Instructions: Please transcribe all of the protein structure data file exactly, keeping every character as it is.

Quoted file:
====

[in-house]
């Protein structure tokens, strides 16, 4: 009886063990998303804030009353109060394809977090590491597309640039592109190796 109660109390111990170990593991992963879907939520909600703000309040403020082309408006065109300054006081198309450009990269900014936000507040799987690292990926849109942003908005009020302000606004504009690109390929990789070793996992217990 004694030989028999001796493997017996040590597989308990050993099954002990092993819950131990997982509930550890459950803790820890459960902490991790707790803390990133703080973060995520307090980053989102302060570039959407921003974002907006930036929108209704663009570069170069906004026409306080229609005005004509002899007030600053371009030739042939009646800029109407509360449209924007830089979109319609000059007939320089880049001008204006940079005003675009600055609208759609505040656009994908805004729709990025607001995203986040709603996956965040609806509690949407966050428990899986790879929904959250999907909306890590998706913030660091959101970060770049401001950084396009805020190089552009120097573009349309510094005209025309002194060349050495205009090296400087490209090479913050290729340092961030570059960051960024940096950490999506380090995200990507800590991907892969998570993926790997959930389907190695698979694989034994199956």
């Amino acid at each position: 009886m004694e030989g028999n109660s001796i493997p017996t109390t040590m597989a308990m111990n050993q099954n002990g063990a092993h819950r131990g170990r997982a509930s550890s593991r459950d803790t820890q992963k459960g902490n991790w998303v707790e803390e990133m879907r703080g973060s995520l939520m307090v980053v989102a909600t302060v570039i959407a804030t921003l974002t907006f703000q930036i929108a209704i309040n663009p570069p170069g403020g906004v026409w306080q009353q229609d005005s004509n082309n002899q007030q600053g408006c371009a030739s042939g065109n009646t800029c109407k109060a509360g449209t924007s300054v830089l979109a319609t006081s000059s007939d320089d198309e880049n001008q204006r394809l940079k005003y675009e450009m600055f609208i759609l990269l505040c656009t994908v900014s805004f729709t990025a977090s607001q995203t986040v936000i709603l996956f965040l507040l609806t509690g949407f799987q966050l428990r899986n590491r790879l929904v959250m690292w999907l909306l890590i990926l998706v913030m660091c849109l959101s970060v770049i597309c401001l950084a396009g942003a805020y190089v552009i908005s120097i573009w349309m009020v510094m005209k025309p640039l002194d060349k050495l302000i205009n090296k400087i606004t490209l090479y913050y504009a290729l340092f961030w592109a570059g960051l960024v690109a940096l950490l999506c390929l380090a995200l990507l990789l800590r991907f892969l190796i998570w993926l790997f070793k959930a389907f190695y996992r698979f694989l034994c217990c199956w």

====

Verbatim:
[in-house]
């Protein structure tokens, strides 16, 4: 009886063990998303804030009353109060394809977090590491597309640039592109190796 109660109390111990170990593991992963879907939520909600703000309040403020082309408006065109300054006081198309450009990269900014936000507040799987690292990926849109942003908005009020302000606004504009690109390929990789070793996992217990 004694030989028999001796493997017996040590597989308990050993099954002990092993819950131990997982509930550890459950803790820890459960902490991790707790803390990133703080973060995520307090980053989102302060570039959407921003974002907006930036929108209704663009570069170069906004026409306080229609005005004509002899007030600053371009030739042939009646800029109407509360449209924007830089979109319609000059007939320089880049001008204006940079005003675009600055609208759609505040656009994908805004729709990025607001995203986040709603996956965040609806509690949407966050428990899986790879929904959250999907909306890590998706913030660091959101970060770049401001950084396009805020190089552009120097573009349309510094005209025309002194060349050495205009090296400087490209090479913050290729340092961030570059960051960024940096950490999506380090995200990507800590991907892969998570993926790997959930389907190695698979694989034994199956």
């Amino acid at each position: 009886m004694e030989g028999n109660s001796i493997p017996t109390t040590m597989a308990m111990n050993q099954n002990g063990a092993h819950r131990g170990r997982a509930s550890s593991r459950d803790t820890q992963k459960g902490n991790w998303v707790e803390e990133m879907r703080g973060s995520l939520m307090v980053v989102a909600t302060v570039i959407a804030t921003l974002t907006f703000q930036i929108a209704i309040n663009p570069p170069g403020g906004v026409w306080q009353q229609d005005s004509n082309n002899q007030q600053g408006c371009a030739s042939g065109n009646t800029c109407k109060a509360g449209t924007s300054v830089l979109a319609t006081s000059s007939d320089d198309e880049n001008q204006r394809l940079k005003y675009e450009m600055f609208i759609l990269l505040c656009t994908v900014s805004f729709t990025a977090s607001q995203t986040v936000i709603l996956f965040l507040l609806t509690g949407f799987q966050l428990r899986n590491r790879l929904v959250m690292w999907l909306l890590i990926l998706v913030m660091c849109l959101s970060v770049i597309c401001l950084a396009g942003a805020y190089v552009i908005s120097i573009w349309m009020v510094m005209k025309p640039l002194d060349k050495l302000i205009n090296k400087i606004t490209l090479y913050y504009a290729l340092f961030w592109a570059g960051l960024v690109a940096l950490l999506c390929l380090a995200l990507l990789l800590r991907f892969l190796i998570w993926l790997f070793k959930a389907f190695y996992r698979f694989l034994c217990c199956w």